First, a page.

Championship football is about finding a way. It is a motto that has served Galway footballers well throughout the past three months.
Wins over Mayo, Leitrim, Roscommon, Armagh, and Derry ensure that most vital ingredient has been generated: momentum. The feel good factor is back in Galway and in these times, following two years of restrictions, there is a sense of maroon and white joy again.
Pádraic Joyce, John Divilly, John Concannon, Mícheál Ó Domhnaill, and Cian O’Neill’s diligent work with Galway is now being reflected on the national stage.
It has been a spell sprinkled with pleasant memories and moments for Galway with one cameo lingering in the mind. After his two splendid goals against Derry when Damien Comer was withdrawn, the roof was nearly lifted off the Cusack, Davin, and Hogan Stands at Croke Park.
Galway people knew that a first All-Ireland final appearance in 21 years was imminent. Comer’s classy and courageous contribution in that match meant so much.
That has been the way throughout Galway’s adventure. At different times players have embraced responsibility. Paul Conroy impressed in Castlebar when the prized Mayo scalp was taken, Johnny Heaney, such a solid contributor, mined a vital goal.
When Leitrim came to Salthill, Galway’s substitutes struck four goals. Patrick Kelly netted two, while Niall Daly and Owen Gallagher also struck majors. Cillian McDaid’s relevance to the Galway cause was also underlined.
Then another outing against Roscommon at Pearse Stadium featured a delicious Shane Walsh goal. A couple of hundred yards from his home, Rob Finnerty clipped five points from play illustrating his skill and style.
A quarter-final encounter with Armagh at GAA headquarters examined Galway’s resilience and resolve. Again, though, Galway were able to do enough. John Daly was instrumental in defence, McDaid nailed scores at crucial times, Matthew Tierney carried a threat.
The penultimate round was reached. Derry settled briskly reeling off three points without reply as Galway failed to score in the first quarter. Perhaps in previous generations Galway might have wilted, but they persevered. Comer was colossal, Dylan McHugh and Kieran Molloy, used to vital occasions with Corofin, delivered.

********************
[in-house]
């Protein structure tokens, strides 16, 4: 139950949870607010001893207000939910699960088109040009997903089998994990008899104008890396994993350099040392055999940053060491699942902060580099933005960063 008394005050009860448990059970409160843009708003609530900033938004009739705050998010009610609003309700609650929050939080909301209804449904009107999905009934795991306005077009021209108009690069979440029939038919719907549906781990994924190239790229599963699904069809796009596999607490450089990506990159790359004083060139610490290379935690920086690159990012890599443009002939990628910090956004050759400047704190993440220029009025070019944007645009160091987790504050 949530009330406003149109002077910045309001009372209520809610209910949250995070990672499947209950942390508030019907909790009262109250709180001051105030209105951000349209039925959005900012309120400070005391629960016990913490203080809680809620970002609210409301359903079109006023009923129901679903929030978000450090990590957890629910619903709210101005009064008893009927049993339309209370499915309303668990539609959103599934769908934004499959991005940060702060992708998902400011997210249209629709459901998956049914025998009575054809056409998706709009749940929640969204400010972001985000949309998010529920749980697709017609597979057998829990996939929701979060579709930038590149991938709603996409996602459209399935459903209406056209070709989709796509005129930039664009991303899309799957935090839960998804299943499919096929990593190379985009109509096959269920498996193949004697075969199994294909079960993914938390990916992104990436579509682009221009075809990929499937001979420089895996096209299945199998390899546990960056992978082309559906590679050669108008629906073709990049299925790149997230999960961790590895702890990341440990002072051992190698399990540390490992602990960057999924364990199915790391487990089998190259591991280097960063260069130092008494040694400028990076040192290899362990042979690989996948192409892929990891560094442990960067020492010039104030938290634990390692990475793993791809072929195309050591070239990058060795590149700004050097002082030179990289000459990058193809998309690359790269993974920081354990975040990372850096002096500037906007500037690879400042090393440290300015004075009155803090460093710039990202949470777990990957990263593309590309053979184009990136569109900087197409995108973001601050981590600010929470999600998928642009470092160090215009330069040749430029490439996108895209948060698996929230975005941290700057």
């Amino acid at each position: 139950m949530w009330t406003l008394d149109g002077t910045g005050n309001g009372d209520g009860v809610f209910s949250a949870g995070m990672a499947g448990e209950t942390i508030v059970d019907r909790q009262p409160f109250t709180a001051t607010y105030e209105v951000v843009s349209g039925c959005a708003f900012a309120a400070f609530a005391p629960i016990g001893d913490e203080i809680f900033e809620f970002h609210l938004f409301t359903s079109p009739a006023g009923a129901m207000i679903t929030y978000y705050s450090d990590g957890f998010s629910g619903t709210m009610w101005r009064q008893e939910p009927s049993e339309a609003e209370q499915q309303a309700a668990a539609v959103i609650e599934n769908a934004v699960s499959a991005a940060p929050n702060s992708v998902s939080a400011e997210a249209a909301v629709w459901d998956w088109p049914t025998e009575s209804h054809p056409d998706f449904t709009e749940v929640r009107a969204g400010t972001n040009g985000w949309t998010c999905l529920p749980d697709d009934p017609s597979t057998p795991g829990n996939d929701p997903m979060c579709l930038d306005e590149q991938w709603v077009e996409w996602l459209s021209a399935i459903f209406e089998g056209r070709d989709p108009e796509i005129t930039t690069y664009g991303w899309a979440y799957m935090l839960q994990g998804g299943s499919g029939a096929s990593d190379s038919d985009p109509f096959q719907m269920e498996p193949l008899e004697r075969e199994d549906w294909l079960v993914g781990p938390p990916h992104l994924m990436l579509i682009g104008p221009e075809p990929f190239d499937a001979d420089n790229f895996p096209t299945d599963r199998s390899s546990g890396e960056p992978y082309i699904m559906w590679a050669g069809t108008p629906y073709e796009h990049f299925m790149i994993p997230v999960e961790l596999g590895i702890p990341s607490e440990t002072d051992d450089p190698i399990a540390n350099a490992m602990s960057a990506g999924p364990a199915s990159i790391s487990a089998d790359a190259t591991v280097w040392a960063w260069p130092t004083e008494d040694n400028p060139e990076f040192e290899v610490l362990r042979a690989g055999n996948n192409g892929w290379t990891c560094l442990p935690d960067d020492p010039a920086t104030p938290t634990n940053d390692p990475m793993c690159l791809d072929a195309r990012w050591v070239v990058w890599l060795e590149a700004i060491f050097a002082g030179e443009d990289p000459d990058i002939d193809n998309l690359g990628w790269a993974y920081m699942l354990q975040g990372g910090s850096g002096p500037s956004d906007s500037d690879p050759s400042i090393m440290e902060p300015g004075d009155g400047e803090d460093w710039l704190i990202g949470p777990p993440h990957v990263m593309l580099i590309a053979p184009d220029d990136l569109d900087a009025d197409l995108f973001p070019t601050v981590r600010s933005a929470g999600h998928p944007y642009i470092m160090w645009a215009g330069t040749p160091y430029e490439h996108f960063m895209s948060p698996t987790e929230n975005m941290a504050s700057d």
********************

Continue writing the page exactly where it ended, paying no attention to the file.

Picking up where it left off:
Ultimately it means Galway are now busy preparing for a clash with the blue bloods of the game, Kerry. Undoubtedly the Kingdom will bring tradition and talent to the famous Jones Road venue.
An absorbing semi-final with Dublin was eventually decided by a mammoth free from the gifted Seán O’Shea. David Clifford, the prolific Fossa forward, was another central figure for Jack O’Connor’s team, who have enjoyed a productive Allianz Football League and Munster Championship campaign.
Kerry haven’t hoisted the Sam Maguire since 2014 which represents a barren spell for a county with such a proud pedigree. The 2019 All-Ireland matches with Dublin provided evidence of Kerry’s development, but the subsequent campaigns culminated in disappointment.
O’Connor, who steered Kerry to the summit in his previous two spells in charge, is back eager to recapture further glory. From January, in the McGrath Cup, it was apparent Kerry were firmly focused on acquiring further silverware, but the tussle for the most craved trophy of the lot occurs this weekend.
With full capacity crowds permitted once more the atmosphere, noise, and occasion will thrill those fortunate enough to secure a ticket. At the start of the year when Galway’s players arrived at the NUI Galway Connacht GAA Air Dome for an FBD opener against Mayo there was a drive and desire to succeed.
In the intervening half dozen months Galway have survived and thrived. For 70 plus more minutes Galway must find a way to survive and thrive.